Mixed reaction to pro-Gamal move
CAIRO-An Egyptian-American dissident and an outspoken critic of alleged hereditary succession in Egypt has signed a petition backing Gamal Mubarak, the son of President Hosni Mubarak, as a potential presidential contender, saying he supported Gamal's right as a citizen to run but he does not endorse him.
Sociologist Saad Eddin Ibrahim, who has been back from a three-year voluntary
exile in the US, gained prominence for being one of the first to criticise a trend
toward sons succeeding their fathers in the Middle East in 2000. He fought a three-year court battle to stay out of prison. "I signed (the petition) to support his right as a citizen to run, but I don't endorse him," Ibrahim said while getting ready to board a flight to the United States, where he works as an academic .
His act has drawn mixed reaction.
The petition Ibrahim signed on Sunday is part of a campaign to nominate Gamal, the 46-year-old investment banker-turnedpolitician, even while President Hosni Mubarak himself has not said if he will run for another term.
"Gamal Mubarak and other Egyptian citizens have the right to run for the presidency
in fair, free elections," Ibrahim said.
He added that his signing of the petition was a message from "a man who calls for
The signatories to the petition "authorise" the younger Mubarak to nominate
himself for presidency and represent all Egyptians. Magdy el-Kurdi, the co-ordinator of the new unofficial pro-Gamal campaign, described Ibrahim's move as "a positive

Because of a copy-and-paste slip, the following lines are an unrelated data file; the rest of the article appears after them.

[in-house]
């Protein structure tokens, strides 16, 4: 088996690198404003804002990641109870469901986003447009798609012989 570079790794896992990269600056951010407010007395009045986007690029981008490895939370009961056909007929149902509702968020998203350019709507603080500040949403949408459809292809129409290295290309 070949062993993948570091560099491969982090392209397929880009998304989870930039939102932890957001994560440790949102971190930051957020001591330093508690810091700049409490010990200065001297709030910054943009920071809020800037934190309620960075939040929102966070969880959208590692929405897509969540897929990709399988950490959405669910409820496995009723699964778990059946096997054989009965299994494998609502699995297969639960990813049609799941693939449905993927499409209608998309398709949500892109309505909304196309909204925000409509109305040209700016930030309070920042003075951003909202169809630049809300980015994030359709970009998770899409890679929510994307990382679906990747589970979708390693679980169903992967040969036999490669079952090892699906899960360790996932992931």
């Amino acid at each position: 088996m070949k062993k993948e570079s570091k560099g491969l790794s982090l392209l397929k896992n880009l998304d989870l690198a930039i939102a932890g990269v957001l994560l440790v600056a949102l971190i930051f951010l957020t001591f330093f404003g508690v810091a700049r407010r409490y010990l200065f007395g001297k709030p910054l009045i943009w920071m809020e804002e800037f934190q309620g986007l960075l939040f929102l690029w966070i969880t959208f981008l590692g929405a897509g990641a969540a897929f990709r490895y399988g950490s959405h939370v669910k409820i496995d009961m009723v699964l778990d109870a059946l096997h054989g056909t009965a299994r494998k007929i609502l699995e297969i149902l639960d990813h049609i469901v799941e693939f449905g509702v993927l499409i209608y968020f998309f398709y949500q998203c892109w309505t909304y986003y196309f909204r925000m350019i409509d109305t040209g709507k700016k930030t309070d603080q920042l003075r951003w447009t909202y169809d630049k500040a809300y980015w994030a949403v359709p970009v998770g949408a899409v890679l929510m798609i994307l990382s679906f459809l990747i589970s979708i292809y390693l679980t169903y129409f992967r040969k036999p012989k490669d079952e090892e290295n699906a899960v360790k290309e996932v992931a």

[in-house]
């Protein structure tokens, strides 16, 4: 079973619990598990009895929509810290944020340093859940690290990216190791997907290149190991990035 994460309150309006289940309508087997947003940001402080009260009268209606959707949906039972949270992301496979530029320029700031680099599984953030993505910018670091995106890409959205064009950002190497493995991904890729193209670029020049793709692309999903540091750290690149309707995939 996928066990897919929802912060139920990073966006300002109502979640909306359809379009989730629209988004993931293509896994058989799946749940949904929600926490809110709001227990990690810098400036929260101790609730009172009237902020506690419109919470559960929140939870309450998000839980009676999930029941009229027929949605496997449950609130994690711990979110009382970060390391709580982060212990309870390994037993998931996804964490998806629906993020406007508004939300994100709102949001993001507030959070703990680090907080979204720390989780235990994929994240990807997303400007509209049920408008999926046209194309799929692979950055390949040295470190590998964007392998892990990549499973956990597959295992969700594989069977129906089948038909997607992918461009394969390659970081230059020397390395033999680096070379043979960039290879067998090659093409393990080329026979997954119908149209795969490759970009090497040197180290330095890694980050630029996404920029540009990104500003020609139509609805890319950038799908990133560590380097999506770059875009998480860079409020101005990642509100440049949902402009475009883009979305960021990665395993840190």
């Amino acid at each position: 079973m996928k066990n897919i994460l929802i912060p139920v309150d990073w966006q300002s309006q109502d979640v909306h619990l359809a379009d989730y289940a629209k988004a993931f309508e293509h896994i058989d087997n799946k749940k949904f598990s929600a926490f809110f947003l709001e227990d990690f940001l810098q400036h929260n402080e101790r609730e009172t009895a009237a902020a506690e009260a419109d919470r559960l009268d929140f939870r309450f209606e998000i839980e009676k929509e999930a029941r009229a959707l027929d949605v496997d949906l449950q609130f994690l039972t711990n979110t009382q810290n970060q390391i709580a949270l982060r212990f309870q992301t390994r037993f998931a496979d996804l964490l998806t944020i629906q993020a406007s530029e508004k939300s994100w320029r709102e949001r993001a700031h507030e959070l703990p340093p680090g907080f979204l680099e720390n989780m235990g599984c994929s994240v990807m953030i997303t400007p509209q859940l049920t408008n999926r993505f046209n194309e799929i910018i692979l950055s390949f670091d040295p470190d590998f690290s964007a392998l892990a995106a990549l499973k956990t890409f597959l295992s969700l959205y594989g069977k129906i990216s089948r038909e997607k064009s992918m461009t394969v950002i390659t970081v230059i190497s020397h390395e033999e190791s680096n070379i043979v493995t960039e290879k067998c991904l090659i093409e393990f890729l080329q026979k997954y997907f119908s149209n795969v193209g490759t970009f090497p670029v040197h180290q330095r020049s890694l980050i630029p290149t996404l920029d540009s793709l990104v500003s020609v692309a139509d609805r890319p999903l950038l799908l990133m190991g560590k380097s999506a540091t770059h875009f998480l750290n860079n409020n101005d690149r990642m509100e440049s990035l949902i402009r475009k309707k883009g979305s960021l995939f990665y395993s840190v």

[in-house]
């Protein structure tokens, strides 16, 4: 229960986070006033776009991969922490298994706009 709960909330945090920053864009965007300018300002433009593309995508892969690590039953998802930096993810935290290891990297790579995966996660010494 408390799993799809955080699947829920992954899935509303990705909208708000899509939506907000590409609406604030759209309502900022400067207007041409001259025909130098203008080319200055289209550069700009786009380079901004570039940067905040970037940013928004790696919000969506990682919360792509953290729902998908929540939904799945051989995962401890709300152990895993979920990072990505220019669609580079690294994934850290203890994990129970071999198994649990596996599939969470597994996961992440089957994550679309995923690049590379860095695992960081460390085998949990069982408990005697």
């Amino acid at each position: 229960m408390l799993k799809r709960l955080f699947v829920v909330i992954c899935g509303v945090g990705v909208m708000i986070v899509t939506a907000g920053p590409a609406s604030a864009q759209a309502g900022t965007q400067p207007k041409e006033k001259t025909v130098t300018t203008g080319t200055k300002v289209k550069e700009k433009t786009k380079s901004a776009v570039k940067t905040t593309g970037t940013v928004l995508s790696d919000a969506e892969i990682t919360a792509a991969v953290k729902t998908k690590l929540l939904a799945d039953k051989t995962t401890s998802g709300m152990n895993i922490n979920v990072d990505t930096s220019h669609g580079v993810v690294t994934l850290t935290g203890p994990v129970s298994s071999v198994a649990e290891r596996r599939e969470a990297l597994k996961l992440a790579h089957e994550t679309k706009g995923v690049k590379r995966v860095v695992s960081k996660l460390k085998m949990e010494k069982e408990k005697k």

change in his position toward Gamal".
"Dr. Saad used to say that nomination means hereditary succession, but now he
says that if Gamal secures popular support, this won't be hereditary," said el-Kurdi, a
previously unknown member of the leftist Al-Tagammu opposition party.
Over a period of three years Ibrahim battled the charges in a string of court cases,
and was imprisoned twice until his final exoneration in 2003.
The US administration criticised his incarceration and the issue became a sore
point between the two governments.
According to el-Kurdi, Ibrahim's move will give a boost to his campaign, known as
"The Popular Coalition to Support Gamal Mubarak for Presidential Elections,"
which emerged out of the blue last month, covering the streets of poor neighbourhoods
with pro-Gamal posters.
The ruling National Democratic Party (NDP) denies any involvement in the campaign, which appears to mimic a campaign by supporters of former UN nuclear watchdog chief Mohamed ElBaradei.
Hassan Nafaa, the co-ordinator for opposition movement that is backing the nomination of ElBaradei, condemned Ibrahim's move.
"He's either lost his mind or there is a deal with the ruling regime," he told AP.
"This is a miserable fall for Saad, and no one is going to believe him anymore."
Ibrahim has also signed ElBaradei's petition calling for constitutional changes to
open up the political process so that more people can participate, but Nafaa said there
was a major difference between the two measures.
"The opposition are deprived of the right to run, while Gamal's door is open in front
of him and running for elections is just up to him and to his father," he said.
Salama Ahmed Salama, a veteran writer and political analyst, meanwhile, said that
Ibrahim's signing of the petition for “the citizen Gamal Mubarak comes in accordance
with his previous stances”.
"There is no change in Ibrahim's stance. His approval of Gamal's possible candidacy
is conditioned that the elections should be fair and free," Salama, also the chief editor
of Al-Shorouq independent daily, told the Egyptian Mail. He added that Ibrahim's
remarks should not be taken out of context.
"Ibrahim made the right thing. His words should not be interpreted in a wrong way. He himself warned against misunderstanding his signing of the petition," Salama said.